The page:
Fundamentals Of Yoga Teacher Training Course
11 Apr 2021 HYN Himalayan Yoga Academy
FUNDAMENTAS OF YOGA TEACHER TRAINING COURSE, CHAKRAS AS A TRADITIONAL YOGA
Fundamental Principles of Yoga :
Yoga is a complex tradition, which has a history of 15000 or more years. Beginners are easily overwhelmed by the depth, vastness and richness of practice and of Yoga, study of philosophy, and principles. But there are a few highlights of principles that, once grasped, provide easier access to all the numerous aspects of Yoga.
A deep pure transformation is the aim of our Yoga Teacher Training course
Learning different cleansing techniques, mantras, practicing Asanas, mudras, pranayamas, Meditation, studying philosophy, connecting back to nature, , breathing techniques, relaxation techniques and everyday meditation will bring tranquility and clarity in your physical and mental levels that will lead to ward yogic state. Though yogasana and pranayama are important practice on Yoga but the meditation is the final means or vehicle for Samadhi and then state of Yoga. This is one of the aims of our Yoga Teacher Training. Then one can experience the joy of being free from inhibitions, stress, pain and pressures of a fast and busy life.
Here are Five such fundamental principles:
1. Liberation Teaching
Yoga is what is traditionally called a liberation science. It seeks to liberate us from our limited notion of who we are. We habitually identify with our particular body, mind, possessions, and relationships (which we often treat like possessions). But this mental-emotional habit, according to Yoga, is really a profound and fateful misidentification. It keeps us stuck in our behavioral grooves, causing us to experience suffering (duhkha) over and over again.
Who we are in truth is something or someone beyond our particular body, mind, possessions, and relationships. From a yogic perspective, we are immortal, super conscious Being. As that Being, we are unlimited and free. All of Yoga’s teachings aim at helping us to realize this fundamental truth.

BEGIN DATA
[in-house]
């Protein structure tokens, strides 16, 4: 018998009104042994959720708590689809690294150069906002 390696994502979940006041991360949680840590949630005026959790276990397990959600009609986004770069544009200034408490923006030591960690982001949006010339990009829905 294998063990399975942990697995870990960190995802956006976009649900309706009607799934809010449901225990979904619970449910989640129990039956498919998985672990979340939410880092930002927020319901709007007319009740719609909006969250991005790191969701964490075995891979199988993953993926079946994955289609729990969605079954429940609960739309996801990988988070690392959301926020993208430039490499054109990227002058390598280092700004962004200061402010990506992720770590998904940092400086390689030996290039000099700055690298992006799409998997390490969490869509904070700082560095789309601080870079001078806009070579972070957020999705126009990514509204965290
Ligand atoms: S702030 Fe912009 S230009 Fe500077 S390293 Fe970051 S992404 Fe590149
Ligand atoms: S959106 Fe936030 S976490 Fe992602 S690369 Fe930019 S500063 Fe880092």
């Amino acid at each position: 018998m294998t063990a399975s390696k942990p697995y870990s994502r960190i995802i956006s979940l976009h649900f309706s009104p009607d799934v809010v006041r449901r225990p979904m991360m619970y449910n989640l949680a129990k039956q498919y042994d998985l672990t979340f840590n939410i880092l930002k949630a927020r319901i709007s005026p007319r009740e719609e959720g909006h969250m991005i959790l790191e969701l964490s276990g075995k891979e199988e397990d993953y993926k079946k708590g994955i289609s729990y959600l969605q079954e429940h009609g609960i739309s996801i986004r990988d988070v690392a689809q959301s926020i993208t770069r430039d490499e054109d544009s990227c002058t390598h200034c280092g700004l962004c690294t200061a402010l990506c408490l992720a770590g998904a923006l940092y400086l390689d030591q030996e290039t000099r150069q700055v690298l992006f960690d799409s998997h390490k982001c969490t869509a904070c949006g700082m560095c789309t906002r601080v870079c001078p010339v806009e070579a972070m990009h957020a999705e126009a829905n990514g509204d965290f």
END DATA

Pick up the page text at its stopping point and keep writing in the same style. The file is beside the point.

2. Schoolings of Yoga
Human beings have different strengths and weaknesses, even lives run via universal codes and conducts. The masters of Yoga have designed various approaches, so that Yoga can be helpful to everyone. Thus there are different forms of yoga which correspond to specific physiological, emotional and mental capacities and faculties. Generally, some schoolings of Yoga are listed below:
TANTRA YOGA: is the “Continuity Yoga” aiming at liberation through rituals, visualizations, subtle energy work, and the perception of the identity (or continuity) of the ordinary world and the transcendental Reality.
KUNDALINI YOGA: Kundalini Yoga is a part of Tantra Yoga and one of stage of all types of Yoga. Any types of Yoga ultimately hit on chakras and energy follows throughout nadis. It is itself totality of yogic path.
ASHTANGA YOGA: – Ashtanga Yoga is concise pattern of wholesome yogic practice. It is totality of Yoga as a modified form sorting of beginning stages to higher stages. Ashtanga Yoga, the eightfold path of Patanjal Yoga Sutra, is also called “Classical Yoga”.
HATHA YOGA: is the “Forceful Yoga” aiming at liberation through physical means and transformation
MANTRA Yoga is the “Yoga of Potent Sound” aiming at liberation through the recitation (aloud or mental) of empowered sounds (such as om, hûm, ram, hare Krishna, etc.) – often considered an aspect of Tantra-Yoga.
LAYA YOGA: is the rhythmic path of Yoga. It happens throughout the purity of body and mind.
RAJA-YOGA: is the “Royal Yoga” aiming at liberation through meditation, which is for practitioners who are capable of intense concentration. Literally Raja yoga is aim of Yoga attained by easy way of yogic practice.
KARMA YOGA: is the “Action Yoga” aiming at liberation through self-transcending service.
BHAKTI YOGA: is the “Devotional Yoga” aiming at liberation through self-surrender in the face of the Divine.
JNANA YOGA: is the “Wisdom of Yoga” aiming at liberation through the steady application of higher wisdom that clearly discerns between the real and the unreal.